As mentioned earlier the gardens weren’t always so peaceful, in August 1835 a trade union meeting turned into a huge row when Catholic workers assaulted one hundred and fifty Orangemen with “murderous instruments of aggression”.
By the 1860’s the once splendid gardens had fallen into a sad state of disrepair. A commentator of the time notes: “Sheep grazed there, between the piles of rubbish dumped by uncivic citizens”. Nothing new with violence in parks and litter louts in Dublin, eh?
And like many areas in Dublin, a member of the Guinness brewing family came to their rescue. Benjamin Lee Guinness, purchased the land at the back of his house, Iveagh House (now the Dept of Foreign Affairs), as a garden for his town house in 1862. He had the gardens completely redesigned by a famous landscape designer of the day, Ninian Niven, in the style we recognise today.
The Iveagh Gardens retains some secrets. One of its many design features was a boating pond for the Guinness family that has long since been emptied. It was located at the eastern end of what is now The Sunken Garden. This garden was put to use as Ireland’s only archery field. The field being lower than its surrounds helped to protect passers-by from being struck by stray arrows! Another unusual item, the remains of an elephant that died in 1922 after being examined by the veterinary students of U.C.D. are buried under this area today.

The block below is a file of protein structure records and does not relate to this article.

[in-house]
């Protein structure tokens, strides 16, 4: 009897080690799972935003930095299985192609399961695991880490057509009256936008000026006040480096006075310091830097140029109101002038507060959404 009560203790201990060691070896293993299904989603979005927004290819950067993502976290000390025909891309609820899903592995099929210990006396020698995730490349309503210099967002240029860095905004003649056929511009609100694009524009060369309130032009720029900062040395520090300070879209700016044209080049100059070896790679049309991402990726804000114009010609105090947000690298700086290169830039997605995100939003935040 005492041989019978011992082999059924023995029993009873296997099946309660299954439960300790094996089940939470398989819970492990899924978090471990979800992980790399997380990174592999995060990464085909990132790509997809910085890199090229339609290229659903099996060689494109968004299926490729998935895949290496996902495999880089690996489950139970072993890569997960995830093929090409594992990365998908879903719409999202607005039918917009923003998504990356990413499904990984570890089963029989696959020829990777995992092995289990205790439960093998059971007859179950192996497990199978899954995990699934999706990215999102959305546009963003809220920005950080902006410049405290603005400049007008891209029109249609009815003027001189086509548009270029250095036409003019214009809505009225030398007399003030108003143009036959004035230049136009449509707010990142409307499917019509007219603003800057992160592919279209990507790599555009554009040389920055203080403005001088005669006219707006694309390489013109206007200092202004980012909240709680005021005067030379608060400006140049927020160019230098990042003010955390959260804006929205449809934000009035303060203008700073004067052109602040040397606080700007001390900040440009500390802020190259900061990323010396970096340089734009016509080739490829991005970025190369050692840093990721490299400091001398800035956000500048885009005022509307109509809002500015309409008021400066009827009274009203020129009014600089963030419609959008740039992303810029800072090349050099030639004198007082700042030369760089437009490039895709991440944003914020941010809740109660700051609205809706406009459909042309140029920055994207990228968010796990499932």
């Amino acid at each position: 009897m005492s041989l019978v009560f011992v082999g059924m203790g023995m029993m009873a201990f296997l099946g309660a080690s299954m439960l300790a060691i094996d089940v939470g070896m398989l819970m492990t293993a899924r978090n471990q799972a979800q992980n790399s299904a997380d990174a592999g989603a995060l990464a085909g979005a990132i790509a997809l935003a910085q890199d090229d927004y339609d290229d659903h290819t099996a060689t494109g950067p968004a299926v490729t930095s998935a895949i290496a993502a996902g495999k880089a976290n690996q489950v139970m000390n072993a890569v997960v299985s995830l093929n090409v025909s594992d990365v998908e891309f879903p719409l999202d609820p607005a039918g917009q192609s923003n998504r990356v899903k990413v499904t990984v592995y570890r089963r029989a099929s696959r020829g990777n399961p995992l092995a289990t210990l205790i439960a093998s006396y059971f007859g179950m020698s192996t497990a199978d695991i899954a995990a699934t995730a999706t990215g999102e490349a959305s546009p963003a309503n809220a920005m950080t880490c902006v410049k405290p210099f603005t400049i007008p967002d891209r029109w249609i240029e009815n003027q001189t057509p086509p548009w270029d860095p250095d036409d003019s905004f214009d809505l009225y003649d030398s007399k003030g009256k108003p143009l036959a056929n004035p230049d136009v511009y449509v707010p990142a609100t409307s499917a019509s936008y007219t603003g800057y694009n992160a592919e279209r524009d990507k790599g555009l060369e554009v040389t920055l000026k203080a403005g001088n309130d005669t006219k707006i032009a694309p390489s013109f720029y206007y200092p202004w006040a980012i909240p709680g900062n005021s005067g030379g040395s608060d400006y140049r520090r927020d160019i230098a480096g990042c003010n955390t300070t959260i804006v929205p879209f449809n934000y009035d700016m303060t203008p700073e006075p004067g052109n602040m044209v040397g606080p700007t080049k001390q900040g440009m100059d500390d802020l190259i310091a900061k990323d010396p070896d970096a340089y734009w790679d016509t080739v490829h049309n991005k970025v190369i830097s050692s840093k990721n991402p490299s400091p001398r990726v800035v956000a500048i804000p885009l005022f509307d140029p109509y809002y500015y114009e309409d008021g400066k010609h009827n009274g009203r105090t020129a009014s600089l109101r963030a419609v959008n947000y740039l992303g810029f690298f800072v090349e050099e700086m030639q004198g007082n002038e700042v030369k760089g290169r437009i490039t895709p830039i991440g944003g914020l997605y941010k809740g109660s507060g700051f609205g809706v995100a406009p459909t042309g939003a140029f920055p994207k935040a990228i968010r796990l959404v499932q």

Sometime later Benjamin Lee Guinness sold much of the land to the Dublin Exhibition Palace and Winter Gardens Company, building a Winter Garden of glass and iron as well as an Exhibition Palace in brick and stone facing on to Earlsfort Terrace to “provide a permanent exhibition of Irish arts and manufactures and also reading rooms, flower gardens, and a gas-lit winter garden, for public enjoyment”.
The design of the new gardens was based on the acclaimed Crystal Palace of London. The Dublin Builder reported: “It would be quite impossible to convey in a picture any notion to the aspect of the enchantment which the Winter Garden wears under the mystic influence of gaslight…. Anything more exquisite than the effect produced in the grand hall can scarcely be conceived. Long lines of gas jets, carried over the ceiling, afforded the finest contrasts of light.”